Seasons being necessary to guide the plants’ growth cycle, God created the sun and moon on day four. He threw in stars as a good measure. “Just imagine,” he said. “Lying on the grass, staring into the heavens. Nice Cabernet. Relaxation at its finest.”
The issue of soil rejuvenation arose. The solution was fish from Pisces and birds from Pegasus. “They’ll help spread the plant seeds,” God said as day five concluded.
Day six had been frenzied. Thousands of land species now inhabited the earth. Some were transplants. Others, like bear, horses, and frogs were new.
As the clocked ticked down to the last half hour, God summoned Gabriel.
Entering the Creator’s chamber, he saw God’s perplexed expression.
“Something wrong, sir?” Gabriel slid into his chair. “Things look magnificent.”
“Management. The farm needs management.”
“I figured we’d be handling it from here.”
“As was I. But, the birds and transplanted land beast brought in weeds. The farm’s going to need constant, on-site supervision.”
“Can’t it be added later?”
God shook his head. “It’s got to be trustworthy, intelligent, love the work, and possess faith.”
“Angels could do it.”
“Considered it. But then I break my own rule about heavenly bodies influencing project development.” God stood and paced for several minutes.
Gabriel checked the countdown clock. Twenty minutes. “Have you given it much thought?”
God glared at him. “Not as much as I needed. Should have cleaned out those animal bellies.”
Silence. Refuting God had consequences.
“I’ve no choice,” He lamented. “We’re going to make a man like us.”
Gabriel sat straight up. “All our knowledge in the wrong hands…”
“Limited intelligence combined with a soul should keep him grounded. Trust is the issue.”
“Free will is the only option,” Gabriel said.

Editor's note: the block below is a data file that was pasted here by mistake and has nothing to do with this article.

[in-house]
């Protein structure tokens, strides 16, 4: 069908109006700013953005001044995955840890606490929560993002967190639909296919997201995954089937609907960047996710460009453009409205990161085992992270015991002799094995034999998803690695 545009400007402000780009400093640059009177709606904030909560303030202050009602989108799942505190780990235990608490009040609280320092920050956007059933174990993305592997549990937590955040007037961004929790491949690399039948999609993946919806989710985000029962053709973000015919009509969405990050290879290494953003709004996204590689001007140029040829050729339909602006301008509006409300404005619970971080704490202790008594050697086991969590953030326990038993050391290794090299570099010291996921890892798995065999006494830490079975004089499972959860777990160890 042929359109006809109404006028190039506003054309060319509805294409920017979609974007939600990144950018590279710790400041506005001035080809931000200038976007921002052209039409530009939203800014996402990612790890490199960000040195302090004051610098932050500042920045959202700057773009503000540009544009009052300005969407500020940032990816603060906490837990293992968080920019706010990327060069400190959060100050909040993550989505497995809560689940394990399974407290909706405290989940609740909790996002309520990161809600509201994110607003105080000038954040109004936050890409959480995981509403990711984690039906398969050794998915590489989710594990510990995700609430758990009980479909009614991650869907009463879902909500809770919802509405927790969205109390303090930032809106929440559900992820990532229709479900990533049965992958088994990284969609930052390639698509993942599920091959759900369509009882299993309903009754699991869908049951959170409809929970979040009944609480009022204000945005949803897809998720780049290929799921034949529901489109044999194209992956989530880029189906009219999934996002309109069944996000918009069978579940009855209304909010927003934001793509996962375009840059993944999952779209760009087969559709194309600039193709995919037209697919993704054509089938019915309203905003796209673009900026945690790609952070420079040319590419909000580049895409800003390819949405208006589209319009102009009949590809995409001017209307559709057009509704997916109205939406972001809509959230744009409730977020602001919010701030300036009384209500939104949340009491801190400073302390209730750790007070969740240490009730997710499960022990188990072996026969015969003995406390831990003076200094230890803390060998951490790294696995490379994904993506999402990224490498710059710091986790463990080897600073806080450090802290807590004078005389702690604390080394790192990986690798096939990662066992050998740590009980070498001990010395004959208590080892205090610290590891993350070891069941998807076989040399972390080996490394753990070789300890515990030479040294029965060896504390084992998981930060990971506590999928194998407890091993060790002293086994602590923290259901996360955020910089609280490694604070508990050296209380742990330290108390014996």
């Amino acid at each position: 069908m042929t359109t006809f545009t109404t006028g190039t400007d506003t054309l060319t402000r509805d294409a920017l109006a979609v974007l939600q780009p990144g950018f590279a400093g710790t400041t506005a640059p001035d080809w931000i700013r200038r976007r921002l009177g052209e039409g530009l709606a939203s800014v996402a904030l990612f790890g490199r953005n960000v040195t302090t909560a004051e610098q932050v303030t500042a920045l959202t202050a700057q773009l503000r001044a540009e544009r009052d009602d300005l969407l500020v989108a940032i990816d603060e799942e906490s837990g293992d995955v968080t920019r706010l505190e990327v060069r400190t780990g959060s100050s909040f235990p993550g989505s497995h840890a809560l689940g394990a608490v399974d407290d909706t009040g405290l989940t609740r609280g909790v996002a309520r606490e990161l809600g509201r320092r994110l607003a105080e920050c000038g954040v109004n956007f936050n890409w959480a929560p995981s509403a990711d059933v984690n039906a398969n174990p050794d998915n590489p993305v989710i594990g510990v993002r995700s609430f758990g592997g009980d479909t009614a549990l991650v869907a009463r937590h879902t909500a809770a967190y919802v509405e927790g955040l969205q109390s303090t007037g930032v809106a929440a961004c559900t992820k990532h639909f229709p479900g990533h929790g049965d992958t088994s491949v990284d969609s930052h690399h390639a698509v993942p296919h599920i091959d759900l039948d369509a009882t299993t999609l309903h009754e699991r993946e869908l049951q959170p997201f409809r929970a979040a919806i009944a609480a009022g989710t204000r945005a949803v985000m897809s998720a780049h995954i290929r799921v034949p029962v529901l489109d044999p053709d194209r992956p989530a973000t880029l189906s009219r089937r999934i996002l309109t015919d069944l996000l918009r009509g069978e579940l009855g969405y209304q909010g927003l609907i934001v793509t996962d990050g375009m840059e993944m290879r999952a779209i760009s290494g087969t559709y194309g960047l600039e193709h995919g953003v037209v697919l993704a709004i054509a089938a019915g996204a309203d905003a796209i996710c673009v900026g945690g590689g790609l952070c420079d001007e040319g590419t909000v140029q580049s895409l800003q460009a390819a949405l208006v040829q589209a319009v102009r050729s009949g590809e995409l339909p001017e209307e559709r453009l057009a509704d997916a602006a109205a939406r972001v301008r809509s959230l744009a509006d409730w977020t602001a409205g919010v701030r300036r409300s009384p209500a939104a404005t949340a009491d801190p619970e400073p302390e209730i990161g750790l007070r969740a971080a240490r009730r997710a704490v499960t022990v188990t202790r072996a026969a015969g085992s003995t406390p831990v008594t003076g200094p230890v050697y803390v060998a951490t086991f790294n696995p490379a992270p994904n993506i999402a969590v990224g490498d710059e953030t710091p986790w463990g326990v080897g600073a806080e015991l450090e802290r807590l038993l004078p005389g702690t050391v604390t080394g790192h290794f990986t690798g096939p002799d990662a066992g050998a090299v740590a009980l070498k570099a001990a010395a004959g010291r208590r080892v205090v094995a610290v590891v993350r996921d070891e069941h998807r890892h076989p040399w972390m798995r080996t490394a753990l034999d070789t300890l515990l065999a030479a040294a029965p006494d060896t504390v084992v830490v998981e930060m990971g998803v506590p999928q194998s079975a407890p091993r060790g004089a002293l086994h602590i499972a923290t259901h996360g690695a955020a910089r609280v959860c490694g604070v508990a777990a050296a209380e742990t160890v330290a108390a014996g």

“That doesn’t mean he’ll show up to work.”
True. Even in heaven, angels sometimes shirk the hard tasks. “What about a supervisor for him?”
“You’re the perfect example. Someone who’s smarter, loving, encouraging and demanding when necessary. Plus, you give us what we desire – high quality eternal life. Man needs a boss like that.”
God snapped his fingers. “That’s it.”
Gabriel looked at the clock. Six minutes remaining.
Gabriel sprinted to his screen. Forming an image in the Earth’s dust, God said. “Let us make man; in our own image, after our likeness!”
Then he took a rib from the man’s chest. A second, a curvier figured emerged.
He breathed life into them both, whispered something in each one’s ear, kissed them on both cheeks, and vanished.
The sixth day ended as a smiling Creator appeared in the control center. “Piece of cake. I am well pleased.”
They all cheered, clapped and gave praises as the curvier being grabbed the man’s hand and they wandered through the garden. The Heavenly Chorus belted out “Glory to God in the Highest.”
“You whispered something in each one’s ear,” Gabriel said.
God nodded. “Solved the management crisis. Told Adam he had dominion over all on this earth. Take care of it.” He then smiled, and continued. “‘Eve,’ I said. ‘I’ve bestowed wisdom and wiles upon you for a purpose.’ With a conspiratorial grin, she winked.”